I’m really worried about my wife’s brother and family in Melbourne, where 170 have died in a most hideous conflagration. He’s a helicopter pilot for Exxon and, I imagine, might well have been called in to assist.
I have visions of Patrick landing amid fireballs to pick up the threatened, the wounded and the dead – just as he did 30 years ago, as an 18-year-old in the Rhodesian Air Force.
We don’t have their phone number because they recently moved. All we have is an e-mail address and we await a reply as to whether they are okay. I suppose no news is good news and it is fanciful to worry about one family in several million who live in the fire-threatened city.
My query might have been similar to those in the UK who phoned friends in SA to see whether they were okay during the post-election riots in Kenya.
Still, it got me thinking about fear and angst.
My daughter, Soul, and her three little kids, are coming down for the wedding of kid sister Nicky on the 28th. Having grown up here with hardly a thought for her safety, she says she feels a bit fearful about her visit. Poor kid, all she reads about SA in the Dutch media is crime and violence.
And we live in Murdersdrift, where the neighbouring family were bludgeoned to death four years ago by an irate gardener!
I wrote back to her pointing out that she lives in a four-storey wooden house, which could burn like a candle – and there’s no fire escape from upstairs. Much of the Netherlands is below sea level. If, for any reason, the dykes are breached, as in 1951, she and her family would have to swim – unless she attaches a rubber duck to the roof. Right across Europe angry extremists are eager to plant bombs.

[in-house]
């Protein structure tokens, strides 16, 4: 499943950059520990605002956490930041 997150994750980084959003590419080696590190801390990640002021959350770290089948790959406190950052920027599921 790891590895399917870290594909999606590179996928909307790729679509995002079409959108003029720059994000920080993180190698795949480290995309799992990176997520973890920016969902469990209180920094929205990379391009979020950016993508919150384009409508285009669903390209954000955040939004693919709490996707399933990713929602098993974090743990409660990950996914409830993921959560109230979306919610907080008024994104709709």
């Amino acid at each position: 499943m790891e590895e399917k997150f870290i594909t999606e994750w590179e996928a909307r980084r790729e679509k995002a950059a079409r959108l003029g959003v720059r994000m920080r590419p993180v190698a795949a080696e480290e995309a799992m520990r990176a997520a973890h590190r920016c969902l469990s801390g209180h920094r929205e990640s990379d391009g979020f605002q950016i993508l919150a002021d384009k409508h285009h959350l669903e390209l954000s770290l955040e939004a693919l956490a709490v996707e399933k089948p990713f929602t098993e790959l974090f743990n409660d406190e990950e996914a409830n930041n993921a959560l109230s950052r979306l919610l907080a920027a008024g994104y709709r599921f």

These are unseen risks that become evident only when disaster strikes from the blue, as in Melbourne now.
My Dutch darling is so obsessed about safety that she won’t drive 8km down a country road without all the kids strapped into their car seats. She won’t use mom’s car at all because it lacks air bags.
I reminded her that just a few years ago she jumped off the Bloukrans Bridge with just a bungee rope to halt her dizzy fall. She has parachuted and once obliged her terrified father to paraglide off a 2 000-metre mountain in Turkey. Soon her kids will push aside the cotton wool and also expose themselves to instant death.
A great friend and colleague at the Financial Mail way back in 1976, left SA for Australia because she didn’t want her boys to be forced to join the SADF. They have grown up to become supreme risk takers. One has just become the youngest Oz to climb Everest and now wants to climb all the other peaks over 8 000 metres. The other has been fighting the Taliban in Afghanistan off and on for three years.
It was quite ironical to receive as a guest an old colleague from my days at Business Times. He’s a fund manager in Germany.
Dirk tells me that country is undergoing not just economic but psychological Depression. The car plants and their suppliers are working short time, tens of thousands are being laid off – and there isn’t any infrastructure left to build in make-work schemes!
But the biggest cause of worry is the invasion of aliens – people from Bulgaria, the Czech Republic, Poland and even Russia to the east – and people from Africa to the south. The German equivalent of Home Affairs is under deep suspicion of unproven corruption. Where do all these strangers come from?
The illegal immigrants are accused of being behind rising crime. Their methods of stealing from an automatic teller machine are more subtle than ours. We use dynamite. They run a steel cable around the ATM and yank it out with a bakkie.
How do they know the culprits are alien? Because they stole the machine that gives balances and bank statements, not the one that dispenses cash. The thieves couldn’t understand the notices on the ATM in German.
This week I had a final reminder that in life we are, as the Scriptures remind us, in the midst of death.
Curt von Keyserlingk, who took over from me as editor of Business Times and was, I believe, the fittest journalist of his age in SA, was killed in a fall from a mountain bike this week. I extend condolences to all who are bereaved.
The sudden demise of Curt is just the latest in a long string of untimely deaths that have visited friends and colleagues throughout my six decades and four.
The moral of the story is to live carefully, not fearfully, oh, of course, and to insure!
Write to David Carte: firstname.lastname@example.org